New paper accepted – The relevance of species pool in the global relationship between productivity and plant species richness

Text by Lauri Laanisto

“The relevance of species pool in the global relationship between productivity and plant species richness” was the initial title of a reanalysis paper, that was changed after accepted in Science to “Comment on “Worldwide evidence of a unimodal relationship between productivity and plant species richness””. The title is not as good anymore, but I guess it makes sense to have such policy for comments titles.

The object of the reanalysis was paper by Fraser and others published in summer also in Science (link to full text), which has generated quite a lot of rebuttals as I´ve heard. And we (I did it together with Mike Hutchings, former Editor in-Chief of Journal of Ecology) got into this game as well.

Fraser claims to have found the global proof that the relationship between (herbaceous) plant richness and productivity (it´s actually above-ground biomass in this case) in unimodal. Yet this humped-backed curve explains only a fraction of the relationship. And our reanalysis showed that it´s actually the local species pool that strongly drives the richness, and when local species pool is taken into account, the humped-backed curve is lost.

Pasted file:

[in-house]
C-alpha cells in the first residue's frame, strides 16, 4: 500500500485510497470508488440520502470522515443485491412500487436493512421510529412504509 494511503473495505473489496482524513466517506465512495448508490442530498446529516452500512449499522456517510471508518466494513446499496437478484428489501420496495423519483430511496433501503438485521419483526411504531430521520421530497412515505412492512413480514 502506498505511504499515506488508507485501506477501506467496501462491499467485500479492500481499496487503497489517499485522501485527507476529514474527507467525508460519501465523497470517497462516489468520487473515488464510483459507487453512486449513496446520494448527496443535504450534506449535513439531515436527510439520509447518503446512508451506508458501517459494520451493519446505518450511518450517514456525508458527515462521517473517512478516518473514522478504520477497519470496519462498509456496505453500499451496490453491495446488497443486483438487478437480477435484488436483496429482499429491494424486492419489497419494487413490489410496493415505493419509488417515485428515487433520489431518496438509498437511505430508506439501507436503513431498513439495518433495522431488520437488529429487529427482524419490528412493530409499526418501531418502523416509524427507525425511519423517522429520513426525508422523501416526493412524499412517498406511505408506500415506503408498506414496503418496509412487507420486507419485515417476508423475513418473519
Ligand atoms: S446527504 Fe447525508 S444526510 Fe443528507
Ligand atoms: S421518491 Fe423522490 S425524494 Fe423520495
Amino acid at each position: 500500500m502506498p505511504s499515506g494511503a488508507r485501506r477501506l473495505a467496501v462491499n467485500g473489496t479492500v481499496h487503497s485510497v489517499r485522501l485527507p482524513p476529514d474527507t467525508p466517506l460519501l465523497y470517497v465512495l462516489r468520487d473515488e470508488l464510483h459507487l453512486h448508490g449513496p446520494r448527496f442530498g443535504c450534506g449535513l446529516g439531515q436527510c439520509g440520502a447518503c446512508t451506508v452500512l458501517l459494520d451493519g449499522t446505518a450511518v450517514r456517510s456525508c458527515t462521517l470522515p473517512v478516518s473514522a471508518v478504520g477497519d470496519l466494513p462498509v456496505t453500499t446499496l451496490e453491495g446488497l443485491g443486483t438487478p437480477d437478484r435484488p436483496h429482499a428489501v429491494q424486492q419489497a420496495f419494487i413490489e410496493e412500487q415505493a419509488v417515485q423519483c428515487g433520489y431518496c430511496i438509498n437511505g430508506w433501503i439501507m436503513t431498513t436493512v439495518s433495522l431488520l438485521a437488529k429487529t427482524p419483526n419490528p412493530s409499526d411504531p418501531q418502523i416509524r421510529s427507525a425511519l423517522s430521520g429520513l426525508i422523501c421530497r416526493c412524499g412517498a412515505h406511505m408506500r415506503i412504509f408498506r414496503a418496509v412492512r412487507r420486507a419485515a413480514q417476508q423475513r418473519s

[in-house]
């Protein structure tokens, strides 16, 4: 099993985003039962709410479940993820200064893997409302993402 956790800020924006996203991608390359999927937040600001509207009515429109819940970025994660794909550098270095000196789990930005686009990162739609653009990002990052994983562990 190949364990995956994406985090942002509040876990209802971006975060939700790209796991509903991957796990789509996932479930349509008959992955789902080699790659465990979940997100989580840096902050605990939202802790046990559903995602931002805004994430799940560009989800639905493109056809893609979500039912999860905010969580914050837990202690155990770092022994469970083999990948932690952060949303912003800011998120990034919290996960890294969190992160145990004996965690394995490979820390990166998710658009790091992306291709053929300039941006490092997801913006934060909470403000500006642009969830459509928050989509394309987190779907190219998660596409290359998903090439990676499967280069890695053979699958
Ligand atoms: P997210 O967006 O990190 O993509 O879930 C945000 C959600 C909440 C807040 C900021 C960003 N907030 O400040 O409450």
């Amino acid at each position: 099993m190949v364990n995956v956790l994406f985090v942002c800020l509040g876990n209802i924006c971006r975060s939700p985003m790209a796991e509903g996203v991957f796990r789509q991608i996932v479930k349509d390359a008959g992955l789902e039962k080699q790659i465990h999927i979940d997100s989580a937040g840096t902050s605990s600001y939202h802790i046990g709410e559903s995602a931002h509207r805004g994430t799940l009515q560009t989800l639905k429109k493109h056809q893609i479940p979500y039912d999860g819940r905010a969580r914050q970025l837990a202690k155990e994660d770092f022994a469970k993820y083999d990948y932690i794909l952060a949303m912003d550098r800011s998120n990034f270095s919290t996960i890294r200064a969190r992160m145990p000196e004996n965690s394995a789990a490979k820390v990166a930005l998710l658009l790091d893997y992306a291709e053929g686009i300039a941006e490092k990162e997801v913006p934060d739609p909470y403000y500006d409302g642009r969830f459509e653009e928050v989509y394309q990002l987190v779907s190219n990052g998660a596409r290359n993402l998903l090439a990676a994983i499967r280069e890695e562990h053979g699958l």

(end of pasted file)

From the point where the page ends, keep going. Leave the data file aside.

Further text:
I´ll have a more comprehensive overwiev of this topic when the paper will be published and available.

(Not yet) full citation: Laanisto, Lauri & Hutchings, Michael J. (2015) Comment on “Worldwide evidence of a unimodal relationship between productivity and plant species richness”. Science (in press)

 

laelatu_puisniit_1

Laelatu wooded meadow in Estonia, up to almost 90 plant species per 1×1 m

 

Abstract:

Fraser et al. (Research Article, 17 July 2015, p. 302) report that a hump-backed model describes the worldwide relationship between productivity and plant species richness in grassland communities. We reanalyze their data from a larger-scale perspective, using a local species pool. This influences richness far more strongly than productivity, and, when this is taken into account, the hump-backed richness-productivity relationship disappears.

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